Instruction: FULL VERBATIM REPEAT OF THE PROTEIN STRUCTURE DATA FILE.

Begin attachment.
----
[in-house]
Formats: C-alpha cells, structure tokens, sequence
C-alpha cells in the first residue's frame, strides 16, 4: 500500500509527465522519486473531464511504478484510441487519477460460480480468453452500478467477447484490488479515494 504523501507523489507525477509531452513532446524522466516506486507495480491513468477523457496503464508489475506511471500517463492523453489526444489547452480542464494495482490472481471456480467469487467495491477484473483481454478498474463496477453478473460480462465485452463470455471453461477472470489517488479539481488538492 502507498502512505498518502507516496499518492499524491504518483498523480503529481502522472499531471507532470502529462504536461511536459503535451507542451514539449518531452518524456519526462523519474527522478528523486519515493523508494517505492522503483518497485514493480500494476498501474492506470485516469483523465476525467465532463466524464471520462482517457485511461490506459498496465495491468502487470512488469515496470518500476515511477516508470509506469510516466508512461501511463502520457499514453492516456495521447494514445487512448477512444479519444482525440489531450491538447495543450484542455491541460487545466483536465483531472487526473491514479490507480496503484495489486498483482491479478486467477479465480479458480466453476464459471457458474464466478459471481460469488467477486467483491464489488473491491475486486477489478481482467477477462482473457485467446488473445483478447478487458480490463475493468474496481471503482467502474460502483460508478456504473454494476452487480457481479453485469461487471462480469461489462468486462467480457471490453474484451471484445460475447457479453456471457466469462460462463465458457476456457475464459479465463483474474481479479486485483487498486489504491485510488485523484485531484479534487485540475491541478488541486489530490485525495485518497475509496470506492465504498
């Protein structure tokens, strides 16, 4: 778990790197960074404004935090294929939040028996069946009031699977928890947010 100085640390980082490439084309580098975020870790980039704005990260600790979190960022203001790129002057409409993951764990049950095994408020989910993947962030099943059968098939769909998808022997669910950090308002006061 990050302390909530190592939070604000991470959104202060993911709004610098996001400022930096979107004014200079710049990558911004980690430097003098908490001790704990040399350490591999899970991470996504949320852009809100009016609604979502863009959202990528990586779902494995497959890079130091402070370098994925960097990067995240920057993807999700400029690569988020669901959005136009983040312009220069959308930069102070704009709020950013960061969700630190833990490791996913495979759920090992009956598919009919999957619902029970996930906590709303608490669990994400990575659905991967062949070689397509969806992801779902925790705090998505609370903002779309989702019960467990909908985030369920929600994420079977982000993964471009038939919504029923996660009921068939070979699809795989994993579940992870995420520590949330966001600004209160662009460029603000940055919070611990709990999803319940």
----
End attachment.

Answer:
[in-house]
Formats: C-alpha cells, structure tokens, sequence
C-alpha cells in the first residue's frame, strides 16, 4: 500500500509527465522519486473531464511504478484510441487519477460460480480468453452500478467477447484490488479515494 504523501507523489507525477509531452513532446524522466516506486507495480491513468477523457496503464508489475506511471500517463492523453489526444489547452480542464494495482490472481471456480467469487467495491477484473483481454478498474463496477453478473460480462465485452463470455471453461477472470489517488479539481488538492 502507498502512505498518502507516496499518492499524491504518483498523480503529481502522472499531471507532470502529462504536461511536459503535451507542451514539449518531452518524456519526462523519474527522478528523486519515493523508494517505492522503483518497485514493480500494476498501474492506470485516469483523465476525467465532463466524464471520462482517457485511461490506459498496465495491468502487470512488469515496470518500476515511477516508470509506469510516466508512461501511463502520457499514453492516456495521447494514445487512448477512444479519444482525440489531450491538447495543450484542455491541460487545466483536465483531472487526473491514479490507480496503484495489486498483482491479478486467477479465480479458480466453476464459471457458474464466478459471481460469488467477486467483491464489488473491491475486486477489478481482467477477462482473457485467446488473445483478447478487458480490463475493468474496481471503482467502474460502483460508478456504473454494476452487480457481479453485469461487471462480469461489462468486462467480457471490453474484451471484445460475447457479453456471457466469462460462463465458457476456457475464459479465463483474474481479479486485483487498486489504491485510488485523484485531484479534487485540475491541478488541486489530490485525495485518497475509496470506492465504498
């Protein structure tokens, strides 16, 4: 778990790197960074404004935090294929939040028996069946009031699977928890947010 100085640390980082490439084309580098975020870790980039704005990260600790979190960022203001790129002057409409993951764990049950095994408020989910993947962030099943059968098939769909998808022997669910950090308002006061 990050302390909530190592939070604000991470959104202060993911709004610098996001400022930096979107004014200079710049990558911004980690430097003098908490001790704990040399350490591999899970991470996504949320852009809100009016609604979502863009959202990528990586779902494995497959890079130091402070370098994925960097990067995240920057993807999700400029690569988020669901959005136009983040312009220069959308930069102070704009709020950013960061969700630190833990490791996913495979759920090992009956598919009919999957619902029970996930906590709303608490669990994400990575659905991967062949070689397509969806992801779902925790705090998505609370903002779309989702019960467990909908985030369920929600994420079977982000993964471009038939919504029923996660009921068939070979699809795989994993579940992870995420520590949330966001600004209160662009460029603000940055919070611990709990999803319940």